373 US 472 Boesche v. L Udall

373 U.S. 472

83 S.Ct. 1373

10 L.Ed.2d 491

Fenelon BOESCHE, Administrator, etc., Petitioner,
Stewart L. UDALL, Secretary of the Interior.

No. 332.

Argued Feb. 25, 1963.

Decided May 27, 1963.

Leon BenEzra, Washington, D.C., for petitioner.

Archibald Cox, Sol. Gen., for respondent.

Mr. Justice HARLAN delivered the opinion of the Court.

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The question presented in this case is whether the Secretary of the Interior has authority to cancel in an administrative proceeding a lease of public lands issued under the provisions of the Mineral Leasing Act of 1920, 30 U.S.C. §§ 181 et seq., in circumstances where such lease was granted in violation of the Act and regulations promulgated thereunder. Because of a seeming conflict in principle between the decision of the Court of Appeals in this case, 112 U.S.App.D.C. 344, 303 F.2d 204, and that of the Court of Appeals for the Tenth Circuit in Pan American Petroleum Corp. v. Pierson, 284 F.2d 649, and also because of the importance of the question to the proper administration of the Mineral Leasing Act, we brought the case here. 371 U.S. 886, 83 S.Ct. 184, 9 L.Ed.2d 120. For reasons stated hereafter we affirm the judgment below.


Section 17 of the Mineral Leasing Act, 30 U.S.C. § 226, authorizes the Secretary of the Interior to grant to the first qualified applicant, without competitive bidding, oil and gas leases of lands in the public domain not within a known geologic structure. These are called 'noncompetitive' leases.1 A departmental regulation provides that 'no offer' for a noncompetitive lease 'may be made for less than 640 acres except * * * where the land is surrounded by lands not available for leasing under the act.' 43 CFR § 192.42(d). 'Not available' has always been administratively construed to mean lands not available for leasing to anyone. Hence lands covered only by an outstanding application for a lease are considered available, Natalie Z. Shell, 62 I.D. 417 (1955), and therefore subject to the 640-acre requirement.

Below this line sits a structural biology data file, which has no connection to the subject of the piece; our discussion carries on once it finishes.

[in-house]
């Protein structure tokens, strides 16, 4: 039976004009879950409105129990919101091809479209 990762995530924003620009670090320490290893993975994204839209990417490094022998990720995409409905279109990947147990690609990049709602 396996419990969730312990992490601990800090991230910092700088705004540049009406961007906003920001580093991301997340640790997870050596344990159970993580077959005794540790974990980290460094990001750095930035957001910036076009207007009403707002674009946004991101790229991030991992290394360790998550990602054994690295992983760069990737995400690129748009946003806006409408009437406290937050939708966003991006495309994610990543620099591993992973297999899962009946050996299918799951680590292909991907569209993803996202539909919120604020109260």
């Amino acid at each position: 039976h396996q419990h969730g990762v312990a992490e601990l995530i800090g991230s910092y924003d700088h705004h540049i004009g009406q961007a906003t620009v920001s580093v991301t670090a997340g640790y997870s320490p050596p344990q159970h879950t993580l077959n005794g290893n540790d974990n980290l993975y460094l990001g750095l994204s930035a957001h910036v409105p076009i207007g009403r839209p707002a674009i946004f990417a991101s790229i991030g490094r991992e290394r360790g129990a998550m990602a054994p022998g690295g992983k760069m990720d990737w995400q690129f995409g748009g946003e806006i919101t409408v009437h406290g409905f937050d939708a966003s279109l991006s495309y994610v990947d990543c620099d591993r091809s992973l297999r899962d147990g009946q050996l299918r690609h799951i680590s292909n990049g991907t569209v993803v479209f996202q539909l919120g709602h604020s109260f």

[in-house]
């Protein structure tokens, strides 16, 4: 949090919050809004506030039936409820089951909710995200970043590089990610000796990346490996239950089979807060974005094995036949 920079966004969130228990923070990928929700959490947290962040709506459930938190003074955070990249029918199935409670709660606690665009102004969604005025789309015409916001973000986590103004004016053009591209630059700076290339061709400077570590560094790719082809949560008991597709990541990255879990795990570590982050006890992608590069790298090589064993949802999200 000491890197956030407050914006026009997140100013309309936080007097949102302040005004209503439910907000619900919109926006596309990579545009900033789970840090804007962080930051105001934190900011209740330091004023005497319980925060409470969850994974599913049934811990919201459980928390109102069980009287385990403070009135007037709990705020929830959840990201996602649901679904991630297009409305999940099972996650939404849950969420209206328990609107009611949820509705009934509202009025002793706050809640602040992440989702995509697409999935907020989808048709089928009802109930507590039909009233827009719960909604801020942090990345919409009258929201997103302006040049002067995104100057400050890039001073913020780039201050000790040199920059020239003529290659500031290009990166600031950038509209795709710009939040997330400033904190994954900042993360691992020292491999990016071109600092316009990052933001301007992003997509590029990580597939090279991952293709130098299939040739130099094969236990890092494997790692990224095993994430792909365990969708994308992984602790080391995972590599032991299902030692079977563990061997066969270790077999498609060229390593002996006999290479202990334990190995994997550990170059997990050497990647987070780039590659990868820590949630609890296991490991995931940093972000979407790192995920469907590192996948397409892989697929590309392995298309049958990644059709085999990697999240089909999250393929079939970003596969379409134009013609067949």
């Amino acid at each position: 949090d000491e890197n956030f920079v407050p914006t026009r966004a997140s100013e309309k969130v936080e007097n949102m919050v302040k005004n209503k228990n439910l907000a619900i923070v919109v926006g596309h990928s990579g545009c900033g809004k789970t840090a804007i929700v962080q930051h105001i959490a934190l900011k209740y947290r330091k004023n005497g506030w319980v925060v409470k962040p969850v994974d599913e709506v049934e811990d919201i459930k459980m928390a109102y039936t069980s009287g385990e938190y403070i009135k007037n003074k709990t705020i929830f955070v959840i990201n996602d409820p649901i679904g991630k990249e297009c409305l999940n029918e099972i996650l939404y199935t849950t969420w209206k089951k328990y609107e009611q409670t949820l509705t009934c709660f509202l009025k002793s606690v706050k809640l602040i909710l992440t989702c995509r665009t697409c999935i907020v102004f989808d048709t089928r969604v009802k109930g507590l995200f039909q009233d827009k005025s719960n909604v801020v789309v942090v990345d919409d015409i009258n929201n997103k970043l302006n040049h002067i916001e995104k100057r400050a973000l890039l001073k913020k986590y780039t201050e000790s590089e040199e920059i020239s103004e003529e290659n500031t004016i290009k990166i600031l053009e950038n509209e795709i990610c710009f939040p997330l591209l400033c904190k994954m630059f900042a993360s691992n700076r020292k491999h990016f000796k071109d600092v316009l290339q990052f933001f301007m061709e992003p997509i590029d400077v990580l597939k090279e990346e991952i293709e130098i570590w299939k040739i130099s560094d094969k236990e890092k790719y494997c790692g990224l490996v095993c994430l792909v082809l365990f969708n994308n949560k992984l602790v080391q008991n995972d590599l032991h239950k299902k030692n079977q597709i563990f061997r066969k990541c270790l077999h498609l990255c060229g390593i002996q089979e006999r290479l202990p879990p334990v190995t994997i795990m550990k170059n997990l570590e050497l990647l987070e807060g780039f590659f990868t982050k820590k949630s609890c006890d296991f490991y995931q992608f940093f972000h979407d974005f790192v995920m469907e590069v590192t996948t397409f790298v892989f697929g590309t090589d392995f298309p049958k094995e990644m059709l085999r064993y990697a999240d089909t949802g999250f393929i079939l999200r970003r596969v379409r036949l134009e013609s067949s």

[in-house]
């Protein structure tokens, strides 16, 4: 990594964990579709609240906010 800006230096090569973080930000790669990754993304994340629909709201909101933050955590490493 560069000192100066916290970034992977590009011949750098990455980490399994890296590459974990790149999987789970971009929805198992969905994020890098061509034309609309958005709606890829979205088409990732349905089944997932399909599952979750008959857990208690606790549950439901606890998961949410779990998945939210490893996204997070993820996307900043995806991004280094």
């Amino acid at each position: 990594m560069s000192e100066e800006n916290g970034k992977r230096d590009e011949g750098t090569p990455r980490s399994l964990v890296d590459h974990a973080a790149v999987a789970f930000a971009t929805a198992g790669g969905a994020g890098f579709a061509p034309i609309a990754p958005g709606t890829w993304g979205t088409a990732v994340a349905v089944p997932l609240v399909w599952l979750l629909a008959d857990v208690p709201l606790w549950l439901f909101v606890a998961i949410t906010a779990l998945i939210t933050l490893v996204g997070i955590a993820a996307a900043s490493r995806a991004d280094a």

On September 11, 1956, petitioner2 applied to the Santa Fe Land Office in New Mexico (whose authority also embraces Oklahoma) for an 80-acre noncompetitive lease of land in Oklahoma. There was already on file an application by one Connell for a noncompetitive lease of an adjoining 40-acre tract, but no lease had issued to Connell at the time of petitioner's application. Immediately following petitioner's application two other persons, Cuccia and Conley, filed for a lease of the entire 120 acres. On December 1, 1956, the 40-acre lease issued to Connell, the validity of which is not questioned here. In November 1957 an 80-acre lease issued to petitioner. Following notification that their 120-acre application had been rejected, Cuccia and Conley pursued a departmental appeal, 43 CFR §§ 221.1—221.2. This ultimately resulted in a cancellation of petitioner's lease on the ground that having failed to include in his application the adjoining 40-acre tract (no lease to Connell having then been issued), his 80-acre application was invalid, thus leaving the Cuccia and Conley application in respect of that tract prior in right. Accordingly a lease to them was directed.3


The ensuing litigation instituted by petitioner in the Federal District Court resulted in the judgment of the Court of Appeals, now under review, sustaining the administrative cancellation.


Petitioner's claim before this Court4 rests on § 31 of the Mineral Leasing Act, 30 U.S.C. § 188, as amended, which, in pertinent part, reads as follows: